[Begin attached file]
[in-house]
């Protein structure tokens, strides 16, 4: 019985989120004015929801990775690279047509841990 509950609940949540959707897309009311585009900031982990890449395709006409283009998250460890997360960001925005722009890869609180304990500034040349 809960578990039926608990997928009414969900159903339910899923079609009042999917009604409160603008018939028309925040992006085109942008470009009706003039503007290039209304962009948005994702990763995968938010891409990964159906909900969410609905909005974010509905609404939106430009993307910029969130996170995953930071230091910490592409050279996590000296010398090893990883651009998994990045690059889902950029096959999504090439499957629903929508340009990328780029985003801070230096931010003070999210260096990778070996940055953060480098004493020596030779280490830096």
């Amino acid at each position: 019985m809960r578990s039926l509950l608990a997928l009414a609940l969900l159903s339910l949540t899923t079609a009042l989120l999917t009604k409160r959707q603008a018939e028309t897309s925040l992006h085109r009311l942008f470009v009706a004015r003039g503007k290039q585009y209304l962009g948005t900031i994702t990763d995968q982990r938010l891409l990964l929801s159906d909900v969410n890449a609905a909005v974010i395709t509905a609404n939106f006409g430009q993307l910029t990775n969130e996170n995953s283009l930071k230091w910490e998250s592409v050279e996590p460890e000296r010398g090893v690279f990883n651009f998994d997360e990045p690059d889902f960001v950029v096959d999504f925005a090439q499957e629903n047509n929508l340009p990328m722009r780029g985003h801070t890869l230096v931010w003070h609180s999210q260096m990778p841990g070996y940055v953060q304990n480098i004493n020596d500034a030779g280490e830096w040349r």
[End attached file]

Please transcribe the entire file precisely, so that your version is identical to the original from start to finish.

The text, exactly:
[in-house]
């Protein structure tokens, strides 16, 4: 019985989120004015929801990775690279047509841990 509950609940949540959707897309009311585009900031982990890449395709006409283009998250460890997360960001925005722009890869609180304990500034040349 809960578990039926608990997928009414969900159903339910899923079609009042999917009604409160603008018939028309925040992006085109942008470009009706003039503007290039209304962009948005994702990763995968938010891409990964159906909900969410609905909005974010509905609404939106430009993307910029969130996170995953930071230091910490592409050279996590000296010398090893990883651009998994990045690059889902950029096959999504090439499957629903929508340009990328780029985003801070230096931010003070999210260096990778070996940055953060480098004493020596030779280490830096």
């Amino acid at each position: 019985m809960r578990s039926l509950l608990a997928l009414a609940l969900l159903s339910l949540t899923t079609a009042l989120l999917t009604k409160r959707q603008a018939e028309t897309s925040l992006h085109r009311l942008f470009v009706a004015r003039g503007k290039q585009y209304l962009g948005t900031i994702t990763d995968q982990r938010l891409l990964l929801s159906d909900v969410n890449a609905a909005v974010i395709t509905a609404n939106f006409g430009q993307l910029t990775n969130e996170n995953s283009l930071k230091w910490e998250s592409v050279e996590p460890e000296r010398g090893v690279f990883n651009f998994d997360e990045p690059d889902f960001v950029v096959d999504f925005a090439q499957e629903n047509n929508l340009p990328m722009r780029g985003h801070t890869l230096v931010w003070h609180s999210q260096m990778p841990g070996y940055v953060q304990n480098i004493n020596d500034a030779g280490e830096w040349r």